Supplies of vaccines in Maryland were flat well before Gov. Larry Hogan on Monday increased the number of eligible Marylanders that can sign up for COVID-19 immunizations, which require two shots roughly three weeks apart.

The state still divvies up a weekly allotment of 72,000 doses amongst the state’s 24 jurisdictions, and Kent County’s share still averages around 500-700 doses a week, said Kent Health Officer William Webb in an interview on Tuesday.

Hogan moved the state into Phase 1C of the vaccine program effective Monday, making those 65 and older eligible for vaccines. Over 5,000 Kent residents fall into this demographic. 

Agricultural workers and postal workers are also included in the Phase 1C group.

With supply flat, critics say Hogan’s decision to broaden eligibility did not result in an uptick of vaccinations.

Webb also confirmed a recent report from the Maryland Department of Legislative Services that indicated only half of the state’s allocations have been administered — and the other half remain in refrigerators across the state.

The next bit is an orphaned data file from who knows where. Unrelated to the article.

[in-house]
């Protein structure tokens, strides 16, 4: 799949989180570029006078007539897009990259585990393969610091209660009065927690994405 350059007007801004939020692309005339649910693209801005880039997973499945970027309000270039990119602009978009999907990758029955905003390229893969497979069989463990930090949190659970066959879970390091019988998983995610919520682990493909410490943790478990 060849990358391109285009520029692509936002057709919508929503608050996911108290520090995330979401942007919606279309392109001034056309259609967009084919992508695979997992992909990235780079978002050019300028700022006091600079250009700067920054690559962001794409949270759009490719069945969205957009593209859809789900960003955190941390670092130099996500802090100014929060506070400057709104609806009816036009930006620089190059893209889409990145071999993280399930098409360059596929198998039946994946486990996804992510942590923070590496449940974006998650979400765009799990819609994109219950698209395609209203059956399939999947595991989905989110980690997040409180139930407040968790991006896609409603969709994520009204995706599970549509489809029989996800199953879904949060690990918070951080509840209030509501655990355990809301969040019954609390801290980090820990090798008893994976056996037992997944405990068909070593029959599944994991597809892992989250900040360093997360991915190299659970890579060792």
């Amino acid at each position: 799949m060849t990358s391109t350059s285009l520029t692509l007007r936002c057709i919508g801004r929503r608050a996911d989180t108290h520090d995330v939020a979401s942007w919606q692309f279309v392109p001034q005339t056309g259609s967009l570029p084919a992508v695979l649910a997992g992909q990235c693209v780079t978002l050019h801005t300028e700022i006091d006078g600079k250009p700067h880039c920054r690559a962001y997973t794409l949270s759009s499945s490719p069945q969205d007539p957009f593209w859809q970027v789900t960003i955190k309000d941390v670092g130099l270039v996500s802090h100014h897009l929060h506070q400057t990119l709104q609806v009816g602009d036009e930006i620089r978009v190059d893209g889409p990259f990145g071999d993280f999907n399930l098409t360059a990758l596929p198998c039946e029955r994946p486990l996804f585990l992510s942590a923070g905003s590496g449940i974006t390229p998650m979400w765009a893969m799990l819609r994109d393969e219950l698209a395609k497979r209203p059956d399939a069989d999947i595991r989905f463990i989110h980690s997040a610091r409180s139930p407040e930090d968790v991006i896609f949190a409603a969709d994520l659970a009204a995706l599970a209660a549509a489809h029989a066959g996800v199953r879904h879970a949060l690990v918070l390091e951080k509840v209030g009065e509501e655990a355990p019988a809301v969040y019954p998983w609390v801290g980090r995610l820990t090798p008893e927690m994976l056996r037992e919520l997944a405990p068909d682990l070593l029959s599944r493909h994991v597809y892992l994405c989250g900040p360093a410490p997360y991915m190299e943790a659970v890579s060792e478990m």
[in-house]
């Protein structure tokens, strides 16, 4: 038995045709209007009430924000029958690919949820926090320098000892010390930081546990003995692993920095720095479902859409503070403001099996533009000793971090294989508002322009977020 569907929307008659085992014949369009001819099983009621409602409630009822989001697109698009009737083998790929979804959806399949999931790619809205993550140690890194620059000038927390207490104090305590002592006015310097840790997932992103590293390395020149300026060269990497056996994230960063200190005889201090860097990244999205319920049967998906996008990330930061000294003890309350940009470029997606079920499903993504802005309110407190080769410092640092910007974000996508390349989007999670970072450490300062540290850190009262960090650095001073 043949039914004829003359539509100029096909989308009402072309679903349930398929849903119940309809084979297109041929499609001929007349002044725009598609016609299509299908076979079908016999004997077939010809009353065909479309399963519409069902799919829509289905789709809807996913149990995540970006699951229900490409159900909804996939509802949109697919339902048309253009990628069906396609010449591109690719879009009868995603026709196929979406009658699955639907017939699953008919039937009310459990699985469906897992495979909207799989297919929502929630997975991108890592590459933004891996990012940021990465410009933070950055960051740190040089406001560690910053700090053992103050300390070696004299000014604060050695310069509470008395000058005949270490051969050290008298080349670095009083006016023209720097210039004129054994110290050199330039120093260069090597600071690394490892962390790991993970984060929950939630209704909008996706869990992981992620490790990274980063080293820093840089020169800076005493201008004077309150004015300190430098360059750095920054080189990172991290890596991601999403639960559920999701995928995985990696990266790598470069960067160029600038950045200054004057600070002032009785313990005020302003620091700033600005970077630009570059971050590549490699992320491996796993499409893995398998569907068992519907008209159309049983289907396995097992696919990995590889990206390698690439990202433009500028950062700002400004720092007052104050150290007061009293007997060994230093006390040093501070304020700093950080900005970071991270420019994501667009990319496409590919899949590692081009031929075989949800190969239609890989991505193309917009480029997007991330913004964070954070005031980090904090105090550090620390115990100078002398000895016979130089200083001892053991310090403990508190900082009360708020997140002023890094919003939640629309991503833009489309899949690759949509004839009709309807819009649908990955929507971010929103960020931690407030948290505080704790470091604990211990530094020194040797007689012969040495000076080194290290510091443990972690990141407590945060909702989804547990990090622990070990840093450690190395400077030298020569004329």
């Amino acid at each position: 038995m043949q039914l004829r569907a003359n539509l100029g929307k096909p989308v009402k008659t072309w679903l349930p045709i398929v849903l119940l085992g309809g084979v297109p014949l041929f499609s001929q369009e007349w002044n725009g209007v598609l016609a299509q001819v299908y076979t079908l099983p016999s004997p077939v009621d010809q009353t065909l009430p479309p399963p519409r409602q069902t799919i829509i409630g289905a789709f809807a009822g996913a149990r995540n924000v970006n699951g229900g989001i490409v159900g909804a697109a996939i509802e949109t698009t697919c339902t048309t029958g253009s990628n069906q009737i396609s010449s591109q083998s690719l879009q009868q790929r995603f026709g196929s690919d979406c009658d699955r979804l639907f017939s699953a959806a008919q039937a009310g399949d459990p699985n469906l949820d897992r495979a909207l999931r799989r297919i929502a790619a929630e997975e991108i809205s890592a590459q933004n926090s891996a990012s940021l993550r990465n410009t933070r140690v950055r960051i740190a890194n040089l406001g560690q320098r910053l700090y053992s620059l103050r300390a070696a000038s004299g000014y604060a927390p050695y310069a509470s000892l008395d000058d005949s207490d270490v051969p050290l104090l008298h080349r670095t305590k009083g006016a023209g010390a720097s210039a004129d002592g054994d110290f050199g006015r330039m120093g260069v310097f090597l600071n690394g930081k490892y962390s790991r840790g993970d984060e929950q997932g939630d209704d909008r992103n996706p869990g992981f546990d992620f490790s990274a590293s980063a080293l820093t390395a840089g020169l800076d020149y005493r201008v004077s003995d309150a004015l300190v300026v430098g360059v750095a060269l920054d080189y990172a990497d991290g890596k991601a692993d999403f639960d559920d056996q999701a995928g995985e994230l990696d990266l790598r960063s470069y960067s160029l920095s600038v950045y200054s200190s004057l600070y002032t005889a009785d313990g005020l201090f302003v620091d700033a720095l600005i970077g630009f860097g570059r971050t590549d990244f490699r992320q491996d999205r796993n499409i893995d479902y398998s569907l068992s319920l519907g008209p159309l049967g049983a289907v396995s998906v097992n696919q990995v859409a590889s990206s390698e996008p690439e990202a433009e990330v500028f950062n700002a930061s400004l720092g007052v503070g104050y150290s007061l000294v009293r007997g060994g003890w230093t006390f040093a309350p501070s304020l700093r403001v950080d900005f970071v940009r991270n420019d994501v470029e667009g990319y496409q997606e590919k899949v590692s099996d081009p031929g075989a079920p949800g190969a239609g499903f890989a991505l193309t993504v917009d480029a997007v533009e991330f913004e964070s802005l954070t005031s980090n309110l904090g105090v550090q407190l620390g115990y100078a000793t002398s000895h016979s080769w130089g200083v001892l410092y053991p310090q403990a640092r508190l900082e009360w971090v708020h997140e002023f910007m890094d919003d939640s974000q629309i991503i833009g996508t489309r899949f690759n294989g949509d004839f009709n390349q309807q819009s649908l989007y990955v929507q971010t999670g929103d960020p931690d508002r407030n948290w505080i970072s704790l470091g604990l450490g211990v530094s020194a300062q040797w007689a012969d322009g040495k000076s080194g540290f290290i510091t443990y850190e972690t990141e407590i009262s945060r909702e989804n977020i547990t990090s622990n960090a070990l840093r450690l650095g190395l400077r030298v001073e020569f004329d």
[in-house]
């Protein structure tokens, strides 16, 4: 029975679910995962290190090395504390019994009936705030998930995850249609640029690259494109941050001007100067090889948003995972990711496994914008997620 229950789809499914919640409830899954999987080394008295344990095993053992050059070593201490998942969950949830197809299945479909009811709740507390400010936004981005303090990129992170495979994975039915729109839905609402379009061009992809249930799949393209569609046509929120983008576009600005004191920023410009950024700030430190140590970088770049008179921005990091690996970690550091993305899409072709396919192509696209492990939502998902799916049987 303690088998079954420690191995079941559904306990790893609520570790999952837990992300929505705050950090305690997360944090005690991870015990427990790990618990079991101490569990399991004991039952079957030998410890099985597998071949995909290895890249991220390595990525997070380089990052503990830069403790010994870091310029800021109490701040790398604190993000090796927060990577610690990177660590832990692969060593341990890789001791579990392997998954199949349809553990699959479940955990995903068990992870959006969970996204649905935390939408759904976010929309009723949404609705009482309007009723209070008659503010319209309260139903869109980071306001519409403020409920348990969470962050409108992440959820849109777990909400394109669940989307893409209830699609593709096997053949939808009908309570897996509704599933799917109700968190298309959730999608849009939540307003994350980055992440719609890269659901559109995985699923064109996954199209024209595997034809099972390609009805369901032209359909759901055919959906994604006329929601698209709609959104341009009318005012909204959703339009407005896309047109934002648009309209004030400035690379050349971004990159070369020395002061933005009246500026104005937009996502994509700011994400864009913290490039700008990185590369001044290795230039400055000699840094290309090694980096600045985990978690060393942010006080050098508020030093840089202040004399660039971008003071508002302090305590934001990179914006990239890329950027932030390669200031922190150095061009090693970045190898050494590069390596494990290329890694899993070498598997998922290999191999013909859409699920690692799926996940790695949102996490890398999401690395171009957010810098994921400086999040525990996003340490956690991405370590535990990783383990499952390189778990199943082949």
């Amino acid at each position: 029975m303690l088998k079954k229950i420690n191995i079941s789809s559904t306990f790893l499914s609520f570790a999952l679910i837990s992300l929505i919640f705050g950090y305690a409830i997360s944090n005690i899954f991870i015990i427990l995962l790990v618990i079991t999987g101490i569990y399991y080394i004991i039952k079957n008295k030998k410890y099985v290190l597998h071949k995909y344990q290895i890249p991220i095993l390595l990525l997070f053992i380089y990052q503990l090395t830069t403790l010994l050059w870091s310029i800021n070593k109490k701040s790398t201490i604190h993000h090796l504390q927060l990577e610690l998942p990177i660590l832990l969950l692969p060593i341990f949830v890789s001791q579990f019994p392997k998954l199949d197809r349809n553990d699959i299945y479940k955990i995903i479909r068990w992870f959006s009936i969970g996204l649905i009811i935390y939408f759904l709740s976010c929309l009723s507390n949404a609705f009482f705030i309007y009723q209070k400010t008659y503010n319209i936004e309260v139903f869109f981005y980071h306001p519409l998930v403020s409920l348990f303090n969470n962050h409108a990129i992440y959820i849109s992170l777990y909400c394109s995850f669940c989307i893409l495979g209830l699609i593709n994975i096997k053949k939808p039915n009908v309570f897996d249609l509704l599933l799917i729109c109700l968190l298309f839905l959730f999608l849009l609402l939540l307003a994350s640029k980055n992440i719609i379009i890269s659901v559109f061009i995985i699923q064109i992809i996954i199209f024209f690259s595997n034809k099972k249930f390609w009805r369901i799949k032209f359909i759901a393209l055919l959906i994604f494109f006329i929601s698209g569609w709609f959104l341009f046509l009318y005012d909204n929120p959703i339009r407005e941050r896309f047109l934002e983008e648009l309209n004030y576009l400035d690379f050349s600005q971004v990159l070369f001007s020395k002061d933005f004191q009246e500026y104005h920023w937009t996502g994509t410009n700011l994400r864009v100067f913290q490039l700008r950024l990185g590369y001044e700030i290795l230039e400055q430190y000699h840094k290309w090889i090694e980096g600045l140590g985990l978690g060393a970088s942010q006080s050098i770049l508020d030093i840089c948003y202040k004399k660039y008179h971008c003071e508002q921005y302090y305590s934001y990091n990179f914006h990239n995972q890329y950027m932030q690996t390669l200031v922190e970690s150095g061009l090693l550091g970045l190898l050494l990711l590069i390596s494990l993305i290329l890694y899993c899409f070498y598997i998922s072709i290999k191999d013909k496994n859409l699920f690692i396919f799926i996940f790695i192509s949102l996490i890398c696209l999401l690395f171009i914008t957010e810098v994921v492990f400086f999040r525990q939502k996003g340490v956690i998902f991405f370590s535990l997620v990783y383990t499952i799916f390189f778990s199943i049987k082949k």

Webb made clear that Kent’s doses were not just sitting around taking up space at the health department here.  He said every dose in storage has someone’s name on it.

“All of those doses are allocated to future appointments,” he said. “If we have 700 appointments we have 700 doses that are allocated into the future up to a week from now.”

“We haven’t put it in people’s arms yet but we have confirmed appointments,” he said. “And we are committed to getting the doses out as fast as we can.”

He said appointments are made as soon as vaccines arrive at the health department.

“When we get an allocation on Monday or Tuesday we start getting appointments lined up for the following week,” he said. “So the doses that arrive this week are dispensed the following week into people’s arms.”

Webb said the Kent County Health Department received 300 first doses and 400 second doses for the week of Jan. 25. In the prior week 200 first doses and 500 second doses were received. 

Webb said the health department keeps 50 doses in reserve in case there’s an issue with a future delivery.

“We do this so we don’t have to cancel appointments if there’s a problem with a weekly delivery,” he said.